Such is his popularity that the Prime Minister could probably insist that black is white and then immediately turn around and argue the complete opposite without anyone seeming to care very much.

Apart from the Labour Party, that is. John Key's penchant for getting away with saying things that contradict his previous remarks has long been a source of frustration for Labour.

Key is more than Teflon Man. Whatever the DuPont chemical company may have come up with by way of improving its legendary product, Key seems to be the one chosen to test it.

Nothing sticks. Take mining in national parks. Phil Goff came to Parliament yesterday with a bucket-full of contradictory prime ministerial prognostications which he intended to pour over Key.

Having ascertained that the Prime Minister still stood by all his comments on the subject, the Labour leader wondered how Key could square last October's claim that modern mining required only a "surgical incision in the land" with the Prime Minister's refusal on Monday to rule out opencast mining in sensitive, protected areas.

Key's response was to give his increasingly familiar "aw shucks" shrug like a schoolboy caught with his hand in the biscuit tin, all the time grinning from ear to ear.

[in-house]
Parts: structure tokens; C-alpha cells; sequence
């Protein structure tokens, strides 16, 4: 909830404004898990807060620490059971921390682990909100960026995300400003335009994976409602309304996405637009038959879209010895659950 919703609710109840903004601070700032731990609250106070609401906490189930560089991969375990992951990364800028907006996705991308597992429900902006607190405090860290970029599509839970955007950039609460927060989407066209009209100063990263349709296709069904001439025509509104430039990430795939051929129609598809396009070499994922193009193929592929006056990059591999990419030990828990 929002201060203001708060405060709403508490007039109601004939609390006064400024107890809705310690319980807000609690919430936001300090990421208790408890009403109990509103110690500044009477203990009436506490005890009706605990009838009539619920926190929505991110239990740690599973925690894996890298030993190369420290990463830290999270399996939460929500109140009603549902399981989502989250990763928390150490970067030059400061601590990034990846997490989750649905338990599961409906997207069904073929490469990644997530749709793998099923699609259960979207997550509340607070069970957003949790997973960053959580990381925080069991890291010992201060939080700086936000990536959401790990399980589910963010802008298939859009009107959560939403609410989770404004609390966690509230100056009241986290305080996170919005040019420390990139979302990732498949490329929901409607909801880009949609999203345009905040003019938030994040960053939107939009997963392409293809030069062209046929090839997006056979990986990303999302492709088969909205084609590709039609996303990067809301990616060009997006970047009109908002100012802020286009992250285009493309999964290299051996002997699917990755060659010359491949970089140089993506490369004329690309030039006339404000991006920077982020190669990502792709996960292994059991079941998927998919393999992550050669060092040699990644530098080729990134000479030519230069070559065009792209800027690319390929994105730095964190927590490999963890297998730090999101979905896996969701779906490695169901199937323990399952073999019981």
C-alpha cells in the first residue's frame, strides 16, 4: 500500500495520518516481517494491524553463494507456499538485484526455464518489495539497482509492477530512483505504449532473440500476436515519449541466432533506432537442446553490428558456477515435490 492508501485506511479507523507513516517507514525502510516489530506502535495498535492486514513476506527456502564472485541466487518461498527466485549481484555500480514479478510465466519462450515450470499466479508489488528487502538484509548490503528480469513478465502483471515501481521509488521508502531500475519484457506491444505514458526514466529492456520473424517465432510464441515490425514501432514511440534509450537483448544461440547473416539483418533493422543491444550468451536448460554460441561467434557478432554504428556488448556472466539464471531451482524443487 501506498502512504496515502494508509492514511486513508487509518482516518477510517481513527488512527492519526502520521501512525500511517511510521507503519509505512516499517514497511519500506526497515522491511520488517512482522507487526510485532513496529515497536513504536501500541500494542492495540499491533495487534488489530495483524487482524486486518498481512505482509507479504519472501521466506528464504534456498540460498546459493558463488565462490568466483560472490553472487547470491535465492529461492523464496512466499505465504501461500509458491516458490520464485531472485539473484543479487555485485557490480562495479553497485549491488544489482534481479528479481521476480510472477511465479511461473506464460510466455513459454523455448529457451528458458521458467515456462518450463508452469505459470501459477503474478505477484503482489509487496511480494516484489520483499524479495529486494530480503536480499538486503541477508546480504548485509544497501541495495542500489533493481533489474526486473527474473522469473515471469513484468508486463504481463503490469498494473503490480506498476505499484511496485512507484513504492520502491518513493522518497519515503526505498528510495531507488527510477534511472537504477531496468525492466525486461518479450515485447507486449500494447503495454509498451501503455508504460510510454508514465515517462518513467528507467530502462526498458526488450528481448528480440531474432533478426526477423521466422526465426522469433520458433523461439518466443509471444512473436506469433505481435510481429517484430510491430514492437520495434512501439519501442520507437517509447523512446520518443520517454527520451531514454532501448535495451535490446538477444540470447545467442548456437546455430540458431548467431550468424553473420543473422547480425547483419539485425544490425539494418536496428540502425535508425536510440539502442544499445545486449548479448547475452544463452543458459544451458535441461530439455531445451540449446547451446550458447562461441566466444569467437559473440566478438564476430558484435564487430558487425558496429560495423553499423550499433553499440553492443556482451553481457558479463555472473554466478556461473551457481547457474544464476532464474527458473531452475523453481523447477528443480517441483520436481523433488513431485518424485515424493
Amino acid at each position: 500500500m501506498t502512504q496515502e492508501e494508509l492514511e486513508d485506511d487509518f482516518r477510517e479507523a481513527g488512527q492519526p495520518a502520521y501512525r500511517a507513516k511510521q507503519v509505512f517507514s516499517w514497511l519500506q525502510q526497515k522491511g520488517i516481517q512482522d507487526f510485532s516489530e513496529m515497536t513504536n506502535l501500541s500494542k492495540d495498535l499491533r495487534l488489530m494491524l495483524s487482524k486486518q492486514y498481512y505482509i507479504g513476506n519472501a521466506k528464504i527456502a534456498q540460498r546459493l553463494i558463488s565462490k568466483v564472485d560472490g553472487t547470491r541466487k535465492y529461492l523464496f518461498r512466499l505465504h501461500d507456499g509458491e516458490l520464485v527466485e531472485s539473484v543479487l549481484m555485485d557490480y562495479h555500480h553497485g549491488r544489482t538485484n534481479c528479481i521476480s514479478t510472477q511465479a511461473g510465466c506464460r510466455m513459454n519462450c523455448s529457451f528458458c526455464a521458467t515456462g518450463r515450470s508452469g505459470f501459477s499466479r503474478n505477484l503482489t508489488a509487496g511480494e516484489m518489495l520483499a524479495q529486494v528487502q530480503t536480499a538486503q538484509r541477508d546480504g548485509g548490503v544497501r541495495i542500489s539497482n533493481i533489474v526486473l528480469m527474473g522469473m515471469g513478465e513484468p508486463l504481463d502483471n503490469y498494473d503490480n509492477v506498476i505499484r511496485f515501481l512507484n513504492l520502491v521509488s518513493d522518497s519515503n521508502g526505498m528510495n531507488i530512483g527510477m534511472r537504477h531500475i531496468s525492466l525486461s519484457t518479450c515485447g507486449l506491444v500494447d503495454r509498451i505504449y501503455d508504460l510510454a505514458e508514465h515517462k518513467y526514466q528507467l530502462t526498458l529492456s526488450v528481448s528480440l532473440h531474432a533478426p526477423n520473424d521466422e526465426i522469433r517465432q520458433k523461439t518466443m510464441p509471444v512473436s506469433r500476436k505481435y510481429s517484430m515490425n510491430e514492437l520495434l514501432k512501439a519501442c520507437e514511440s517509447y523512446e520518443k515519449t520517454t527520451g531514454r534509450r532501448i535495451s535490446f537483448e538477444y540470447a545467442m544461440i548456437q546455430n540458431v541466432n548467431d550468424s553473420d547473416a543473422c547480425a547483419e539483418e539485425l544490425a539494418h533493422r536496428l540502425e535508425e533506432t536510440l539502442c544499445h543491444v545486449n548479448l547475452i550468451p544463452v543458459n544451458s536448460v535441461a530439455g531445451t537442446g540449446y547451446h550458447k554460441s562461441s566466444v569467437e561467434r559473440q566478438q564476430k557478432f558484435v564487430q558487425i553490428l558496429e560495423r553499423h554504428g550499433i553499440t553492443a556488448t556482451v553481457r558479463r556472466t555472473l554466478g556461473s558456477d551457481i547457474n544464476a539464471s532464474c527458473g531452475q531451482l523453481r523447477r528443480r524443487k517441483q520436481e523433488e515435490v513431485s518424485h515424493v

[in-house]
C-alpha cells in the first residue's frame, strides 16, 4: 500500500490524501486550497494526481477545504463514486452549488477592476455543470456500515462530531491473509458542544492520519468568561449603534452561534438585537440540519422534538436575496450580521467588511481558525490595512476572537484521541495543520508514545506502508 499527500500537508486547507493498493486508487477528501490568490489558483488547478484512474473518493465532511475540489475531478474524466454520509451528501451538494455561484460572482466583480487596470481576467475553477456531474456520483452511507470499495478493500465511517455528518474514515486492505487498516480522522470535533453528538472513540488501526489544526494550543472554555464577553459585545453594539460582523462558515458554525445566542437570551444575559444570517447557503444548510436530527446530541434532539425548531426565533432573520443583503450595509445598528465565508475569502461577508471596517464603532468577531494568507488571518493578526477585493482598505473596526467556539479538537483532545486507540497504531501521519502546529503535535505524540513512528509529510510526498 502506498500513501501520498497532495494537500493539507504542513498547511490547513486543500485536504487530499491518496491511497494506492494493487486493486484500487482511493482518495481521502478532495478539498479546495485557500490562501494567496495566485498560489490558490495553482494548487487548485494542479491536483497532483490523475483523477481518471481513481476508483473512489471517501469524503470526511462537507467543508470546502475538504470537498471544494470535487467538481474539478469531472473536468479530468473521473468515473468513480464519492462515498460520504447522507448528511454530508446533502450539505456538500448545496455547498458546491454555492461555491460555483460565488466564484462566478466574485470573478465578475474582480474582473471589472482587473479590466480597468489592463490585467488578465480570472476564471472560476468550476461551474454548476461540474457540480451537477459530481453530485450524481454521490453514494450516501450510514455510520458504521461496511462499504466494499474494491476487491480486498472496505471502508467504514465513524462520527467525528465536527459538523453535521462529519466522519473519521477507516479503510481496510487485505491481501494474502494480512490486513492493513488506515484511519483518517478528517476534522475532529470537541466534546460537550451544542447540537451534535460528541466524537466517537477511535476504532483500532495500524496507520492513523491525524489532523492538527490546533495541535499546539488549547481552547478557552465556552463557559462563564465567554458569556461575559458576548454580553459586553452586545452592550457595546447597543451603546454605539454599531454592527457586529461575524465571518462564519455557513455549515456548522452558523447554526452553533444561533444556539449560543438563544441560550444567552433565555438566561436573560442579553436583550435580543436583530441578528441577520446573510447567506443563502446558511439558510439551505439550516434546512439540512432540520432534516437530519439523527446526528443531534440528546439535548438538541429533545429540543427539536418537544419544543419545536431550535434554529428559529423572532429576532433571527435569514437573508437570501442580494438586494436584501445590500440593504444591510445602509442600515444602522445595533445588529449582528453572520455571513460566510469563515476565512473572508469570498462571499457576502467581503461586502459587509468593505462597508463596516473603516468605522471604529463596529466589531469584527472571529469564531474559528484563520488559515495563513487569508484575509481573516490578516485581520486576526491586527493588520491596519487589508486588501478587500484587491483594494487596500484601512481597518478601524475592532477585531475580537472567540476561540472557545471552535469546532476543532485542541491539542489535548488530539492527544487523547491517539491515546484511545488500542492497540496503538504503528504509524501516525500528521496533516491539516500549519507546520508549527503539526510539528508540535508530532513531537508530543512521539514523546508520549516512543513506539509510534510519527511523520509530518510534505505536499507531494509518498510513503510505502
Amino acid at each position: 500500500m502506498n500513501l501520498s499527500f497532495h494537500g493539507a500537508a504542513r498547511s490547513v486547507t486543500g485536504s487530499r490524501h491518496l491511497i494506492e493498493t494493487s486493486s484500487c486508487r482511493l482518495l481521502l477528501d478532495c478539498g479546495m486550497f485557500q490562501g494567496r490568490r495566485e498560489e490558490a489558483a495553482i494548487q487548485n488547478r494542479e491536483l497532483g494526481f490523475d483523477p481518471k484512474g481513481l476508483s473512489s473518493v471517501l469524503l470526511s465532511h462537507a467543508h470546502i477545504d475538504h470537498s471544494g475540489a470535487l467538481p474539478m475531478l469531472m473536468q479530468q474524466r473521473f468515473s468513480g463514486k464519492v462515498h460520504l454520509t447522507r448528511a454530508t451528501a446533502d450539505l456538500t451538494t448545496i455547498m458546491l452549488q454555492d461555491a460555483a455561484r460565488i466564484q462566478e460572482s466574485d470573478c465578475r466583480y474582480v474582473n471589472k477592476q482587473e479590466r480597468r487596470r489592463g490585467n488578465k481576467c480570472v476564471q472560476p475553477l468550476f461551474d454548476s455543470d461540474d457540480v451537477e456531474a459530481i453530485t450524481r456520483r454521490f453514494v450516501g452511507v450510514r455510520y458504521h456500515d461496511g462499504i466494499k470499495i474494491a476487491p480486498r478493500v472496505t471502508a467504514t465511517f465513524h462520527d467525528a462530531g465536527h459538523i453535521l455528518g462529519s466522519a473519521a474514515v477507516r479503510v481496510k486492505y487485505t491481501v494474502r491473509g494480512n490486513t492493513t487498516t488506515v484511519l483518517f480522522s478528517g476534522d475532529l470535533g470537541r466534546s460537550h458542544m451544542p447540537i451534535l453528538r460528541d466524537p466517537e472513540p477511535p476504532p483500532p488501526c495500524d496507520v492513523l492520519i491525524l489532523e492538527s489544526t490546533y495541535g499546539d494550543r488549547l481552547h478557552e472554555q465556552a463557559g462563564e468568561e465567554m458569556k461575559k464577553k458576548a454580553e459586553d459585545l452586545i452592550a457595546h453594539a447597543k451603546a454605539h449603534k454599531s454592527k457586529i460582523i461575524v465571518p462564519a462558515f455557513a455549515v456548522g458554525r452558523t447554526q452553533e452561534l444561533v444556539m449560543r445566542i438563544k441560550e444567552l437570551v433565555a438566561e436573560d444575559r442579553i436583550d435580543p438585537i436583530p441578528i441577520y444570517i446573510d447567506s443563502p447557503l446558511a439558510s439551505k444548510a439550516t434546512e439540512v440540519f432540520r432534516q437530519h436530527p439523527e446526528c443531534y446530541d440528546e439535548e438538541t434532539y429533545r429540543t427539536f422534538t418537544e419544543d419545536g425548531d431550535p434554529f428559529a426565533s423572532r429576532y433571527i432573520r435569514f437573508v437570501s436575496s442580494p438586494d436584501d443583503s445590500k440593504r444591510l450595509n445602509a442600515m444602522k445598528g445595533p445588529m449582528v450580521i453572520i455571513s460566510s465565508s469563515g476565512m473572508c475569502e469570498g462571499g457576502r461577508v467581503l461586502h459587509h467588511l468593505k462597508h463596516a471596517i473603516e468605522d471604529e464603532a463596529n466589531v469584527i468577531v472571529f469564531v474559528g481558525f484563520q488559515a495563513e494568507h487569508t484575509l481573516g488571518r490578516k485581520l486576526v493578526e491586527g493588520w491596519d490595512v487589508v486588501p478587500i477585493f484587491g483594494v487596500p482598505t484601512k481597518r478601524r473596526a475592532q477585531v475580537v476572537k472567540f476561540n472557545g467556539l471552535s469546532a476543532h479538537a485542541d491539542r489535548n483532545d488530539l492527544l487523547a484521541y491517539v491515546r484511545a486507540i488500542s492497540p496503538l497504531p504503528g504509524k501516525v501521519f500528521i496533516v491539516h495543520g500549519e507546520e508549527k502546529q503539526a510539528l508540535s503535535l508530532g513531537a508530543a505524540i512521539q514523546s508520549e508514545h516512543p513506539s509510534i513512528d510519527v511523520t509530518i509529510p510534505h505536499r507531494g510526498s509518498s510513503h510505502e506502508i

But just as his inquisitor thinks he or she has got the better of the Prime Minister comes the rehearsed riposte.

Key's comeback to Goff was to remind him that Labour had approved the Pike River mine on the West Coast, with the then Conservation Minister, Chris Carter, insisting it did not represent an intrusion into an area of high conservation values even though it was sited on conservation land adjacent to the Paparoa National Park.

Goff's deputy, Annette King, also pursued the inconsistency line, asking Key if he could recall telling New Zealanders that around 4000 jobs would be created from the national cycleway when, in reality, only 56 had been generated, most of them lasting between only three and 14 weeks.

Key's response was pure Dirty Harry. If Labour wanted to campaign on "ripping up the cycle trail", then they were welcome to make his day.

Less clear after yesterday's exchanges was the degree to which Key might be backing off mining on conservation land, given his reluctance to release the discussion document which canvasses the options.

However, the hints of backdowns before the discussion document has seen the light of day must set a record in terms of political caution.

No matter that little more than a month ago the opening up of the conservation estate to mining was cited as one of the vital ingredients in the Government's plan for a "step change" in the pace of economic growth.

However, such inconsistency may work in Key's favour and perversely be one reason behind his staggering preferred prime minister ratings.

Labour is playing the conventional political game which assumes inconsistencies, flip-flops and u-turns are cumulatively corrosive on a Prime Minister's standing with the public.

Key, however, is unconventional. He does not believe in consistency for consistency's sake. If something's not working, then change it. If something is unpopular, there has to be a good reason for persisting with it. It may be poll-driven.

It may be highly pragmatic. Witness the swift back-track on cutting pensioner use of the SuperGold Card. Key doesn't muck around. Whatever, the public seems to like it. And Labour is left chasing his shadow.